If the state of your marriage has gotten to the point where a divorce seems to be the only viable option, you need to be aware of some basic facts surrounding Georgia’s divorce laws. Always keep in mind that divorce is a legal proceeding and as such must be done in accordance with Georgia law. 

FindLaw explains that to begin with, you should take note of the following three requirements 

  1. Grounds 
  2. Residency 
  3. Waiting period 

Grounds 

Georgia does not require you to state specific grounds in your divorce petition. You can obtain a no-fault divorce by alleging only that your marriage has suffered an irretrievable breakdown; i.e., that you and your spouse have substantial incompatibilities that you likely can never resolve. However, Georgia law gives you the option of alleging one or more of the following faults:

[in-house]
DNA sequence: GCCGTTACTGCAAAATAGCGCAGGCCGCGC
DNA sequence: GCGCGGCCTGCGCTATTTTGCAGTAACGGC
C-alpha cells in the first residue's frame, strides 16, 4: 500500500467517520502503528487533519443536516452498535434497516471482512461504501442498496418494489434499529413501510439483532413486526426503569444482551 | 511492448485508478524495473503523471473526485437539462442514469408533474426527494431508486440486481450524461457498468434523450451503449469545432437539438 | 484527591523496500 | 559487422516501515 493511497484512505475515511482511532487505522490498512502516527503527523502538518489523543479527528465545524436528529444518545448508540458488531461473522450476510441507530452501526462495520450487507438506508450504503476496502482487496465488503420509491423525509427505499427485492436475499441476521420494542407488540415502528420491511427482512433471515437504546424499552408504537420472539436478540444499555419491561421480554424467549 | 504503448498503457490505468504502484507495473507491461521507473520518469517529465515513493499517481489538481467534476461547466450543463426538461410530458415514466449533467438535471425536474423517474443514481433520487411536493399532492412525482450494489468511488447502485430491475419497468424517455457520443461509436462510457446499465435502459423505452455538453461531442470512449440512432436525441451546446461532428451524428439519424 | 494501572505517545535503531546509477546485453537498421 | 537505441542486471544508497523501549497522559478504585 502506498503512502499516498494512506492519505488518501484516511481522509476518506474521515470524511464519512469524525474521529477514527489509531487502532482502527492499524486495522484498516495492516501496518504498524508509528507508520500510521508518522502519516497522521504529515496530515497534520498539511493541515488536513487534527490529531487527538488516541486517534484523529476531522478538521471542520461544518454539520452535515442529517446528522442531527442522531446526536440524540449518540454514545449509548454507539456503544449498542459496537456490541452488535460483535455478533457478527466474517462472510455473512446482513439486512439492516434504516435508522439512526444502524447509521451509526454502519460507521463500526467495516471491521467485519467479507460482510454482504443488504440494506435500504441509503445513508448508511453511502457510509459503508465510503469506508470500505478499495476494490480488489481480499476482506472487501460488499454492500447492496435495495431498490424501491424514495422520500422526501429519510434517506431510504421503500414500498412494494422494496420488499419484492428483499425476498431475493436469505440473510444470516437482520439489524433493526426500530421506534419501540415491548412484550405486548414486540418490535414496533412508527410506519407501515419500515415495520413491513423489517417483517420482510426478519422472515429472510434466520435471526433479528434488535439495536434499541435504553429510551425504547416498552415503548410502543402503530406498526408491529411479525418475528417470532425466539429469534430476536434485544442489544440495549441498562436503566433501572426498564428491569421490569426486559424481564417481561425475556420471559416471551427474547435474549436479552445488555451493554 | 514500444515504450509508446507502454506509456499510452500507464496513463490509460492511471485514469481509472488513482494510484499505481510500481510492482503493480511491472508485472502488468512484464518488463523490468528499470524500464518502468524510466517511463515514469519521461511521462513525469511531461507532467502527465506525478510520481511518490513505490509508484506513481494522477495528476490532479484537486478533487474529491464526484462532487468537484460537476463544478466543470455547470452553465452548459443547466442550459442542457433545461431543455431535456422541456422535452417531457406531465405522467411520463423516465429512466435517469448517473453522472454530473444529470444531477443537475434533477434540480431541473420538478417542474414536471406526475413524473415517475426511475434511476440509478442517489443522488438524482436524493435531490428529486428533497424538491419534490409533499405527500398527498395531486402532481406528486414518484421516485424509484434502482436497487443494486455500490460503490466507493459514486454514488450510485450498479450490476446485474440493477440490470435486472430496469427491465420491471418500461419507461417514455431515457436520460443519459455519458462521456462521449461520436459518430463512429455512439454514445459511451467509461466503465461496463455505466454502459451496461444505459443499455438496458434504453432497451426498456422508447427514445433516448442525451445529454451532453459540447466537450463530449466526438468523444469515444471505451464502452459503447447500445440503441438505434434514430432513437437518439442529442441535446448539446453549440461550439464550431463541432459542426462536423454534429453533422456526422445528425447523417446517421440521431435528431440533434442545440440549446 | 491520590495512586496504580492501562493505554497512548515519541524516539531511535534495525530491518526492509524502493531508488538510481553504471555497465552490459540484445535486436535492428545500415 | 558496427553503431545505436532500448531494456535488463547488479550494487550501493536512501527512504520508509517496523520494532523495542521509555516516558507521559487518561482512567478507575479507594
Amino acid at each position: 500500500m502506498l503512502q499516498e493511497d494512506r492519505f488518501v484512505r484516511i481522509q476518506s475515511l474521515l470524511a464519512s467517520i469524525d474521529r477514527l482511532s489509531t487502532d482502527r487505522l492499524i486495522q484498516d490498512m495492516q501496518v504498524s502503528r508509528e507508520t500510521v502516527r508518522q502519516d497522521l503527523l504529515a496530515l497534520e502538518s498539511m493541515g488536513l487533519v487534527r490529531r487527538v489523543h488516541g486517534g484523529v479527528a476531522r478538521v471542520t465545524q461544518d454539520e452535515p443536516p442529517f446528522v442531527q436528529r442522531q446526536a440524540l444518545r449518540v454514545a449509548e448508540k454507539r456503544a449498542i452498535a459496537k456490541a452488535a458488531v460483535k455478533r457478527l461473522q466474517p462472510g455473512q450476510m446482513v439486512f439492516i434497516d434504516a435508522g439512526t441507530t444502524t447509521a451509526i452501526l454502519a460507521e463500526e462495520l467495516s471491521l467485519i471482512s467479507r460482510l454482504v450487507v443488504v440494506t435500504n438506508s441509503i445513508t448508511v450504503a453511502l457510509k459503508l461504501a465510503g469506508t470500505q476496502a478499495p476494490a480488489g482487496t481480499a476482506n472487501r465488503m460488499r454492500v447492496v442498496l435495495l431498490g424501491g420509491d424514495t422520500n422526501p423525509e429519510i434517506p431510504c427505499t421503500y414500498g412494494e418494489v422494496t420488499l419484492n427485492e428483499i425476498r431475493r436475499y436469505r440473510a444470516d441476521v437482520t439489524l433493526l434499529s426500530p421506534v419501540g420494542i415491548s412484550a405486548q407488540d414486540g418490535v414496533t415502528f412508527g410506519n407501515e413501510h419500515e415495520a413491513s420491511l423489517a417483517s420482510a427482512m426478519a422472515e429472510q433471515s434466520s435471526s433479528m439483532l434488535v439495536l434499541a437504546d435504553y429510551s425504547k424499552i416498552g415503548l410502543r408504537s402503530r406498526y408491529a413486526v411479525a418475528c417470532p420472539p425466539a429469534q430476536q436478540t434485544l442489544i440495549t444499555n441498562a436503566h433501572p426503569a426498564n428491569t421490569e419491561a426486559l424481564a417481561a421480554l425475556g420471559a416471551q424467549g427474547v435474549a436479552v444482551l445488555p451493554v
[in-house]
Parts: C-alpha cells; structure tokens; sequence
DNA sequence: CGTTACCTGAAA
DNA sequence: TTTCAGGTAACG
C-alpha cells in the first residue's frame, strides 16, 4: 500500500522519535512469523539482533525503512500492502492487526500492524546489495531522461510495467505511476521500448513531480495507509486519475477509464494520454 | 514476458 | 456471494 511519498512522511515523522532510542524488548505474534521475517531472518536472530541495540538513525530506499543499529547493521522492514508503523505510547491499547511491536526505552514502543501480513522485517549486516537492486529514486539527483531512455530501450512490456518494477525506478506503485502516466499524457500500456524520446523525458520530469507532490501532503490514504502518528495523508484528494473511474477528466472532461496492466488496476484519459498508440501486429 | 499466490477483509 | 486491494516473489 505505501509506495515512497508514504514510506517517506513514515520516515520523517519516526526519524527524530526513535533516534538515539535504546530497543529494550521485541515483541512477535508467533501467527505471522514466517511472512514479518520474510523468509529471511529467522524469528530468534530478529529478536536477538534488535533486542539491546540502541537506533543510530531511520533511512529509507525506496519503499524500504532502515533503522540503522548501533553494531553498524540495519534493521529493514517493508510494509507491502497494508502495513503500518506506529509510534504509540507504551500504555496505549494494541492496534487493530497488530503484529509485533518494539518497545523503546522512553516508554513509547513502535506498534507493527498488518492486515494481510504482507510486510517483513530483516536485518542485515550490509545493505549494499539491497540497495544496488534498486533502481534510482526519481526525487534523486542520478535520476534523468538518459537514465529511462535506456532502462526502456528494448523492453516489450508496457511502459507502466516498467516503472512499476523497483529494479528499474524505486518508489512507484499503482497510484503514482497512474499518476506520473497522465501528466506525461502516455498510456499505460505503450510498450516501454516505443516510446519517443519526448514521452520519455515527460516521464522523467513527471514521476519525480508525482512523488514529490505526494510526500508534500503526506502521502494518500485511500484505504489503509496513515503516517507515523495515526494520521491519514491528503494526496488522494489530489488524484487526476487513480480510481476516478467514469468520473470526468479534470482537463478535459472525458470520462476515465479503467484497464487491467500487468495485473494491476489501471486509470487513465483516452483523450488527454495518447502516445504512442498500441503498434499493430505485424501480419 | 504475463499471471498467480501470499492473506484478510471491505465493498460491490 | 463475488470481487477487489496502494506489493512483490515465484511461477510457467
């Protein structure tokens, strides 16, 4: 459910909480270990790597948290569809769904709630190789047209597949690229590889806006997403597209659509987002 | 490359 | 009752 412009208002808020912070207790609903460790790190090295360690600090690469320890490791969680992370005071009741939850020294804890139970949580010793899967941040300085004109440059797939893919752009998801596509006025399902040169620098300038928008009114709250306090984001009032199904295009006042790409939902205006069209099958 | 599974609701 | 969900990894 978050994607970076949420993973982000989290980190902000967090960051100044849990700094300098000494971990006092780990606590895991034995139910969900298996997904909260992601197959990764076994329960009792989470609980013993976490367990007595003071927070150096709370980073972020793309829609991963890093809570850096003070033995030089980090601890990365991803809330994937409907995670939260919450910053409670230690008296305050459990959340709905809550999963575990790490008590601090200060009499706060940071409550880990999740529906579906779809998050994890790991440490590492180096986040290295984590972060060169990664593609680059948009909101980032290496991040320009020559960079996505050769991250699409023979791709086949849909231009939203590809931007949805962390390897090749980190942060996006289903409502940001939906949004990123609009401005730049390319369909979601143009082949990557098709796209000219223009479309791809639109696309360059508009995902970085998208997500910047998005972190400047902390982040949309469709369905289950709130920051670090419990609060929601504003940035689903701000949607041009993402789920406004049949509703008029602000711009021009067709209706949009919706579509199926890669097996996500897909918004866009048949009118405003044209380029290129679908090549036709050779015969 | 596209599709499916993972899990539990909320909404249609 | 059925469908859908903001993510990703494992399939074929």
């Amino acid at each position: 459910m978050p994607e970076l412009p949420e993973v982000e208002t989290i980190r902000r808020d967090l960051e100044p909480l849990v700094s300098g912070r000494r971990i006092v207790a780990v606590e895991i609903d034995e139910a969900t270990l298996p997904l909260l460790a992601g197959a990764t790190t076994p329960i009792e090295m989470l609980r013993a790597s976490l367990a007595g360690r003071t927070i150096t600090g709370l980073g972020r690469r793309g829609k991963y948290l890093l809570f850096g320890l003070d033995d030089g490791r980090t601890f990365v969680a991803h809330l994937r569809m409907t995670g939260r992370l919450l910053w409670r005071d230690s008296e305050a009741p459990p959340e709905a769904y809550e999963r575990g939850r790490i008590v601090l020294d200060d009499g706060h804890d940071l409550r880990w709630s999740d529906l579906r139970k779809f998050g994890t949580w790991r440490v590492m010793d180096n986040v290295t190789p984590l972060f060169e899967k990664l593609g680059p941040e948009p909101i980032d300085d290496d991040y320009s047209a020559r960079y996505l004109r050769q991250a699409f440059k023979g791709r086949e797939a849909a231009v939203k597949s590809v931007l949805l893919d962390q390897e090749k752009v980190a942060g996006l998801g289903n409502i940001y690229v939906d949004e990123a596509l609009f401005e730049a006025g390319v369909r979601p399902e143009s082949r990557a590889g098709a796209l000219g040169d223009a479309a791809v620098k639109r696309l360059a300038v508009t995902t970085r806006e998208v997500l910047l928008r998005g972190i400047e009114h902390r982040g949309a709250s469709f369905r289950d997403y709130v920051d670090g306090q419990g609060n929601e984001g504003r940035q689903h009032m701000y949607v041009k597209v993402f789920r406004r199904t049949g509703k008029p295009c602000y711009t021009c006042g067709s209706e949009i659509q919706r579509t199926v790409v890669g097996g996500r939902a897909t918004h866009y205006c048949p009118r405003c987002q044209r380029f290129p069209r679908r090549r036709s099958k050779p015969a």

• Adultery 
  • Violence or cruelty 
  • Alcohol or drug addiction 
  • Continued desertion for one year or more 
  • Conviction of a crime for which your spouse received a sentence of at least two years 
  • Insanity or mental incapacity 

Additional grounds also exist, and you should fully discuss your situation with your attorney. 

Residency 

To file for divorce, you must have been a resident of Georgia for at least six months preceeding the date on which you file. You should file your petition in Superior Court of the county in which your spouse lives. If (s)he currently lives in a state other than Georgia, discuss with your attorney where and how you should file your divorce. 

Waiting period 

For no-fault divorces, Georgia law requires a 30-day waiting period from the date of filing to the date of entering the divorce decree. Should you allege one or more faults, however, you may be able to obtain your divorce immediately. 

This is general educational information and not intended to provide legal advice.